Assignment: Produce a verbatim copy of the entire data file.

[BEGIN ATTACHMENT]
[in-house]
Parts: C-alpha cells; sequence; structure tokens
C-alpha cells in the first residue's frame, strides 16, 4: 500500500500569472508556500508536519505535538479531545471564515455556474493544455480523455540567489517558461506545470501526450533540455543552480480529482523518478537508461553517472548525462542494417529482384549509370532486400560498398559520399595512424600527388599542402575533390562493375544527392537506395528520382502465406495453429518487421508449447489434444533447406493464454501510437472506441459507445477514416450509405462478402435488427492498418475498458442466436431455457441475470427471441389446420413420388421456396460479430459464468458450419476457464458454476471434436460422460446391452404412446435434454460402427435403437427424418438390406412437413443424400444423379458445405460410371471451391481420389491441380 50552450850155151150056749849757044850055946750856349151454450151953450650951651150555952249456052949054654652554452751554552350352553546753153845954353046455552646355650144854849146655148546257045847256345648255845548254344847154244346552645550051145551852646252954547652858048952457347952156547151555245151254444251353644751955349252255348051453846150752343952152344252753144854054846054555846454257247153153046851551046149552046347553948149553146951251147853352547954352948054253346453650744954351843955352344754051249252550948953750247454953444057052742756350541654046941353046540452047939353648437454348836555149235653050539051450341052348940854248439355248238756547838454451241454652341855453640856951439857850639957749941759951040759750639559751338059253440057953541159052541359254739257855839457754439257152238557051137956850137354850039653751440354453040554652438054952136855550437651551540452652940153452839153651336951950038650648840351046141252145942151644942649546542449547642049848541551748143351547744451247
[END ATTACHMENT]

[in-house]
Parts: C-alpha cells; sequence; structure tokens
C-alpha cells in the first residue's frame, strides 16, 4: 500500500500569472508556500508536519505535538479531545471564515455556474493544455480523455540567489517558461506545470501526450533540455543552480480529482523518478537508461553517472548525462542494417529482384549509370532486400560498398559520399595512424600527388599542402575533390562493375544527392537506395528520382502465406495453429518487421508449447489434444533447406493464454501510437472506441459507445477514416450509405462478402435488427492498418475498458442466436431455457441475470427471441389446420413420388421456396460479430459464468458450419476457464458454476471434436460422460446391452404412446435434454460402427435403437427424418438390406412437413443424400444423379458445405460410371471451391481420389491441380 50552450850155151150056749849757044850055946750856349151454450151953450650951651150555952249456052949054654652554452751554552350352553546753153845954353046455552646355650144854849146655148546257045847256345648255845548254344847154244346552645550051145551852646252954547652858048952457347952156547151555245151254444251353644751955349252255348051453846150752343952152344252753144854054846054555846454257247153153046851551046149552046347553948149553146951251147853352547954352948054253346453650744954351843955352344754051249252550948953750247454953444057052742756350541654046941353046540452047939353648437454348836555149235653050539051450341052348940854248439355248238756547838454451241454652341855453640856951439857850639957749941759951040759750639559751338059253440057953541159052541359254739257855839457754439257152238557051137956850137354850039653751440354453040554652438054952136855550437651551540452652940153452839153651336951950038650648840351046141252145942151644942649546542449547642049848541551748143351547744451247